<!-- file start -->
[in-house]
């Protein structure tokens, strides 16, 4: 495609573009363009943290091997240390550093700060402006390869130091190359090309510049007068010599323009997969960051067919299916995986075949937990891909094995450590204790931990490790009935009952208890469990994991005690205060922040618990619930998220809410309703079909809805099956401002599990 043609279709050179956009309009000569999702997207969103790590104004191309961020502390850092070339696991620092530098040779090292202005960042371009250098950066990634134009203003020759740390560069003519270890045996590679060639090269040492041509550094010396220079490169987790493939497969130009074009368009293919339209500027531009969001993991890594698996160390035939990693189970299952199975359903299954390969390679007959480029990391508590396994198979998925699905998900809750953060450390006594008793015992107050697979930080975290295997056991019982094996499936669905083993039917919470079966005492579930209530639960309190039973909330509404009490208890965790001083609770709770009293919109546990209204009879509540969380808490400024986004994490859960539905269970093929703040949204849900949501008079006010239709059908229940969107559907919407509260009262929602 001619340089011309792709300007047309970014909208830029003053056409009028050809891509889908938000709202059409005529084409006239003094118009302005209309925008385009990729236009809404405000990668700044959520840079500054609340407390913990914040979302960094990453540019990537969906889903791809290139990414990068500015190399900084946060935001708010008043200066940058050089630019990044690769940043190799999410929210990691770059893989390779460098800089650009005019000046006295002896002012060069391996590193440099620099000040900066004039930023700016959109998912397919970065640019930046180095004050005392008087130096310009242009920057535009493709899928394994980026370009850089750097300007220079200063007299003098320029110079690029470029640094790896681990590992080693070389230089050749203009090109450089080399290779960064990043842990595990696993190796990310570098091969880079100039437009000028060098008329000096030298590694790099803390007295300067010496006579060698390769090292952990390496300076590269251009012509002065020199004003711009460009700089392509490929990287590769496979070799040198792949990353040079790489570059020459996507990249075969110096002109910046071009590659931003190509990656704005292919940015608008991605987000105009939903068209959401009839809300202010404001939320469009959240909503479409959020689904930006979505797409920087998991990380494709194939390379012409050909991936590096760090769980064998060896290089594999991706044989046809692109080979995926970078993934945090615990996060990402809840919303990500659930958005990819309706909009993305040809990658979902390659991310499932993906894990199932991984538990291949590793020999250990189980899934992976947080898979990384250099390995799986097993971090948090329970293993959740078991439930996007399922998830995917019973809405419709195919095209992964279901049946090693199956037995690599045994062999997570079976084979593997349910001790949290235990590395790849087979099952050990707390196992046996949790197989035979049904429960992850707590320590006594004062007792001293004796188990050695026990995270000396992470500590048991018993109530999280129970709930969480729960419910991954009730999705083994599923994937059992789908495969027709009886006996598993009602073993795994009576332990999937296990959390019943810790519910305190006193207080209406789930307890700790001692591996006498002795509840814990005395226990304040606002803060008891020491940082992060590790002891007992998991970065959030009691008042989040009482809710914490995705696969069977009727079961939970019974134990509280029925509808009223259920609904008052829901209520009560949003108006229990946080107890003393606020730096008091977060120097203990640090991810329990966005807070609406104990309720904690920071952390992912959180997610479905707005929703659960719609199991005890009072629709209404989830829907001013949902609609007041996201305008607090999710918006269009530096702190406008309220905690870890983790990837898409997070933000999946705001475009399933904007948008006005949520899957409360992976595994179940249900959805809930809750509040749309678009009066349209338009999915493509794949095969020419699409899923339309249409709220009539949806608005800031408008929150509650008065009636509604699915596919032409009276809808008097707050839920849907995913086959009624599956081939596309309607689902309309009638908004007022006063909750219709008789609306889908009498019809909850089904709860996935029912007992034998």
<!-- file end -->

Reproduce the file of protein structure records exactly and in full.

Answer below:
[in-house]
């Protein structure tokens, strides 16, 4: 495609573009363009943290091997240390550093700060402006390869130091190359090309510049007068010599323009997969960051067919299916995986075949937990891909094995450590204790931990490790009935009952208890469990994991005690205060922040618990619930998220809410309703079909809805099956401002599990 043609279709050179956009309009000569999702997207969103790590104004191309961020502390850092070339696991620092530098040779090292202005960042371009250098950066990634134009203003020759740390560069003519270890045996590679060639090269040492041509550094010396220079490169987790493939497969130009074009368009293919339209500027531009969001993991890594698996160390035939990693189970299952199975359903299954390969390679007959480029990391508590396994198979998925699905998900809750953060450390006594008793015992107050697979930080975290295997056991019982094996499936669905083993039917919470079966005492579930209530639960309190039973909330509404009490208890965790001083609770709770009293919109546990209204009879509540969380808490400024986004994490859960539905269970093929703040949204849900949501008079006010239709059908229940969107559907919407509260009262929602 001619340089011309792709300007047309970014909208830029003053056409009028050809891509889908938000709202059409005529084409006239003094118009302005209309925008385009990729236009809404405000990668700044959520840079500054609340407390913990914040979302960094990453540019990537969906889903791809290139990414990068500015190399900084946060935001708010008043200066940058050089630019990044690769940043190799999410929210990691770059893989390779460098800089650009005019000046006295002896002012060069391996590193440099620099000040900066004039930023700016959109998912397919970065640019930046180095004050005392008087130096310009242009920057535009493709899928394994980026370009850089750097300007220079200063007299003098320029110079690029470029640094790896681990590992080693070389230089050749203009090109450089080399290779960064990043842990595990696993190796990310570098091969880079100039437009000028060098008329000096030298590694790099803390007295300067010496006579060698390769090292952990390496300076590269251009012509002065020199004003711009460009700089392509490929990287590769496979070799040198792949990353040079790489570059020459996507990249075969110096002109910046071009590659931003190509990656704005292919940015608008991605987000105009939903068209959401009839809300202010404001939320469009959240909503479409959020689904930006979505797409920087998991990380494709194939390379012409050909991936590096760090769980064998060896290089594999991706044989046809692109080979995926970078993934945090615990996060990402809840919303990500659930958005990819309706909009993305040809990658979902390659991310499932993906894990199932991984538990291949590793020999250990189980899934992976947080898979990384250099390995799986097993971090948090329970293993959740078991439930996007399922998830995917019973809405419709195919095209992964279901049946090693199956037995690599045994062999997570079976084979593997349910001790949290235990590395790849087979099952050990707390196992046996949790197989035979049904429960992850707590320590006594004062007792001293004796188990050695026990995270000396992470500590048991018993109530999280129970709930969480729960419910991954009730999705083994599923994937059992789908495969027709009886006996598993009602073993795994009576332990999937296990959390019943810790519910305190006193207080209406789930307890700790001692591996006498002795509840814990005395226990304040606002803060008891020491940082992060590790002891007992998991970065959030009691008042989040009482809710914490995705696969069977009727079961939970019974134990509280029925509808009223259920609904008052829901209520009560949003108006229990946080107890003393606020730096008091977060120097203990640090991810329990966005807070609406104990309720904690920071952390992912959180997610479905707005929703659960719609199991005890009072629709209404989830829907001013949902609609007041996201305008607090999710918006269009530096702190406008309220905690870890983790990837898409997070933000999946705001475009399933904007948008006005949520899957409360992976595994179940249900959805809930809750509040749309678009009066349209338009999915493509794949095969020419699409899923339309249409709220009539949806608005800031408008929150509650008065009636509604699915596919032409009276809808008097707050839920849907995913086959009624599956081939596309309607689902309309009638908004007022006063909750219709008789609306889908009498019809909850089904709860996935029912007992034998």